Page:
Whatever-QUOTES-Your-Boat


The Red Tent by csaad1982
May 13, 2010, 11:39 am
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“But the other reason women wanted daughters was to keep their memories alive. Sons did not hear their mothers’ stories after weaning. So I was the one. My mother and my mother-aunties told me endless stories about themselves. No matter what their hands were doing – holding babies, cooking, spinning, weaving – they filled my ears.”



The Red Tent by csaad1982
May 13, 2010, 11:38 am
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“Why had no one told me that my body would become a battlefield, a sacrifice, a test? Why did I not know that birth is the pinnacle where women discover the courage to become mothers?”



A Room with a View (Chapter 4) by csaad1982
May 13, 2010, 11:34 am
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“There is much that is immortal in this medieval lady. The dragons have gone, and so have the knights, but still she lingers in our midst. She reigned in many an early Victorian castle, and was Queen of much early Victoria song. It is sweet to protect her in the intervals of business, sweet to pay her honor when she has cooked our dinner well. But alas! the creature grows degenerate. In her heart also there are springing up strange desires. She too is enamored of heavy winds, and vast panoramas, and green expanses of the sea. She has marked the kingdom of this world, how full it is of wealth, and beauty, and war-a radiant crust, built around the central fires, spinning towards the receding heavens. Men, declaring that she inspires them to it, move joyfully over the surface, having the most delightful meetings with other men, happy, not because they are masculine, but because they are alive. Before the show breaks up she would like to drop the august title of the Eternal Woman, and go there as her transitory self.”- page 44-45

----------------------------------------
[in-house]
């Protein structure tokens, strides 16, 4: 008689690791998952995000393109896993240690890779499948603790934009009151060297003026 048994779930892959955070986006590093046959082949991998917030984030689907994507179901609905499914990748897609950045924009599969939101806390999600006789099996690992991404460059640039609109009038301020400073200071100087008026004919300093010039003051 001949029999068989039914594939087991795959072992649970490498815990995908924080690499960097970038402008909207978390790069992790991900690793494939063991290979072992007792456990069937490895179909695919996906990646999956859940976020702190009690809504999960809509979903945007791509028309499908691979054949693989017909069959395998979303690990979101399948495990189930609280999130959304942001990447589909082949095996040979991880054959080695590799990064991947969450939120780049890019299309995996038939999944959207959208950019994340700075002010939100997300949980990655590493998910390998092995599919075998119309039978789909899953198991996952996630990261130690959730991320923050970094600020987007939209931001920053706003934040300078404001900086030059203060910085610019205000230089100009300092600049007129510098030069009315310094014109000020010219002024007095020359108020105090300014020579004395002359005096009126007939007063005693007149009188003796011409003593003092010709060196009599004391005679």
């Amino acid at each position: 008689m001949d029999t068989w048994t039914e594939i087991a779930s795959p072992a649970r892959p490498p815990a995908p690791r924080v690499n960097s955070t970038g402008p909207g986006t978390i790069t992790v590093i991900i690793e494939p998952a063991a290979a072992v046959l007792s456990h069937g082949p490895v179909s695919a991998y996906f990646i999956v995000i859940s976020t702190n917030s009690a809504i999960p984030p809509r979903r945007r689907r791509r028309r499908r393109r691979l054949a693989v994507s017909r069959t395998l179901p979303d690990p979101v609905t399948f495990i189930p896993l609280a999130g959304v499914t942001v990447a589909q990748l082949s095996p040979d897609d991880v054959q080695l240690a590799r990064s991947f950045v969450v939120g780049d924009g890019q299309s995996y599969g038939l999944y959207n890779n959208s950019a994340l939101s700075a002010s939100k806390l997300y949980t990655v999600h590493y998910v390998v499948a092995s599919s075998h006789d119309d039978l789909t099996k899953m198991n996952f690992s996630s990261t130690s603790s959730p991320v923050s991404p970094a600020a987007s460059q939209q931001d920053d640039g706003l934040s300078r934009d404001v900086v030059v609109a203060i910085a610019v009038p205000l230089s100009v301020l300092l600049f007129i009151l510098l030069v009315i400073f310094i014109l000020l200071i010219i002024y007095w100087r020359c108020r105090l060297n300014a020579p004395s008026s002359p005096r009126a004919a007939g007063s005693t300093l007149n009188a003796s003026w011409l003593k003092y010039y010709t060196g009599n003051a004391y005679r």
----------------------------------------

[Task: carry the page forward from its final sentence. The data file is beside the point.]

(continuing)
A Room With a View (Chapter 4) by csaad1982
May 13, 2010, 11:27 am
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“This she might not attempt. It was unladylike. Why? Why were most big things unladylike? Charlotte had once explained to her why. It was not that ladies were inferior to men; it was that they were different. Their mission was to inspire others to achievement rather than to achieve themselves. Indirectly, by means of tact and spotless name, a lady could accomplish much. But if she rushed into the fray herself, she would be first censured, then despised and finally ignored. Poems had been written to illustrate this point.” – page 44